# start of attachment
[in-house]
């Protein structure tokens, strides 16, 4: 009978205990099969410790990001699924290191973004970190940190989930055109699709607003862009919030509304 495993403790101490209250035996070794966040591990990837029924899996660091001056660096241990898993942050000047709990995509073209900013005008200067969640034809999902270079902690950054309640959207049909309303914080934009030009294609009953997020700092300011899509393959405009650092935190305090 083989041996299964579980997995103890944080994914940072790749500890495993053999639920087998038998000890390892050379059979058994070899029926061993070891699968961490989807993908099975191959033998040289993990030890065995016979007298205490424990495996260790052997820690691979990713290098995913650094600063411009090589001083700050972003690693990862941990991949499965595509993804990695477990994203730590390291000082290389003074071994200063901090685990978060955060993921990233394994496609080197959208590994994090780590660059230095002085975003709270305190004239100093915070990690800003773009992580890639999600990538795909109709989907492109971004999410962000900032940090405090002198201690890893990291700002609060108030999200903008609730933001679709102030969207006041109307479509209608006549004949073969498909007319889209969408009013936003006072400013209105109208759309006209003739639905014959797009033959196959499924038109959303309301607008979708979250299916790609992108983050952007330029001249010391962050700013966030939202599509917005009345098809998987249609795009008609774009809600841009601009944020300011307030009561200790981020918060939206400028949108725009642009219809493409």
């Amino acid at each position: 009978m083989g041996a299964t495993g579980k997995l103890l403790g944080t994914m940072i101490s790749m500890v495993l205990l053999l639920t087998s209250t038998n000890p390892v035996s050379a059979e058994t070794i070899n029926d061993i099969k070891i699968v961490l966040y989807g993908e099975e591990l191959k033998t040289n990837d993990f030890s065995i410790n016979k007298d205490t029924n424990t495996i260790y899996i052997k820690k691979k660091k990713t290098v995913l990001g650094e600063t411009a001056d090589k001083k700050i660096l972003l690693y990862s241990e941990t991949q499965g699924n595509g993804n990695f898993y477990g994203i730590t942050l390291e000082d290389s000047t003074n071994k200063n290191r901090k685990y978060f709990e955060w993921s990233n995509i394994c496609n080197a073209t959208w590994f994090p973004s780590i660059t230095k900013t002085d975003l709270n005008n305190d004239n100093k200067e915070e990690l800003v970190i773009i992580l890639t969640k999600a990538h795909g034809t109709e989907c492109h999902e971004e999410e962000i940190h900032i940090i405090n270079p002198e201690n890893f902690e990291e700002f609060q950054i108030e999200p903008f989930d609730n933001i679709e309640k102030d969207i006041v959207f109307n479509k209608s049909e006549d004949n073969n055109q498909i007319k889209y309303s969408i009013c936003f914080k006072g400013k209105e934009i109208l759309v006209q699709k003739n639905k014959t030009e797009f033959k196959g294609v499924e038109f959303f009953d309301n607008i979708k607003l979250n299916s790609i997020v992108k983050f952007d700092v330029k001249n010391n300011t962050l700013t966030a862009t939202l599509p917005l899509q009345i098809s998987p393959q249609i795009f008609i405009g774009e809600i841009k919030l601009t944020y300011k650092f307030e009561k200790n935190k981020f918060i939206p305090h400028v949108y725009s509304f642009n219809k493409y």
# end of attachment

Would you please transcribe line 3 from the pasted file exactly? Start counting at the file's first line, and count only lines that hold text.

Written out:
């Amino acid at each position: 009978m083989g041996a299964t495993g579980k997995l103890l403790g944080t994914m940072i101490s790749m500890v495993l205990l053999l639920t087998s209250t038998n000890p390892v035996s050379a059979e058994t070794i070899n029926d061993i099969k070891i699968v961490l966040y989807g993908e099975e591990l191959k033998t040289n990837d993990f030890s065995i410790n016979k007298d205490t029924n424990t495996i260790y899996i052997k820690k691979k660091k990713t290098v995913l990001g650094e600063t411009a001056d090589k001083k700050i660096l972003l690693y990862s241990e941990t991949q499965g699924n595509g993804n990695f898993y477990g994203i730590t942050l390291e000082d290389s000047t003074n071994k200063n290191r901090k685990y978060f709990e955060w993921s990233n995509i394994c496609n080197a073209t959208w590994f994090p973004s780590i660059t230095k900013t002085d975003l709270n005008n305190d004239n100093k200067e915070e990690l800003v970190i773009i992580l890639t969640k999600a990538h795909g034809t109709e989907c492109h999902e971004e999410e962000i940190h900032i940090i405090n270079p002198e201690n890893f902690e990291e700002f609060q950054i108030e999200p903008f989930d609730n933001i679709e309640k102030d969207i006041v959207f109307n479509k209608s049909e006549d004949n073969n055109q498909i007319k889209y309303s969408i009013c936003f914080k006072g400013k209105e934009i109208l759309v006209q699709k003739n639905k014959t030009e797009f033959k196959g294609v499924e038109f959303f009953d309301n607008i979708k607003l979250n299916s790609i997020v992108k983050f952007d700092v330029k001249n010391n300011t962050l700013t966030a862009t939202l599509p917005l899509q009345i098809s998987p393959q249609i795009f008609i405009g774009e809600i841009k919030l601009t944020y300011k650092f307030e009561k200790n935190k981020f918060i939206p305090h400028v949108y725009s509304f642009n219809k493409y």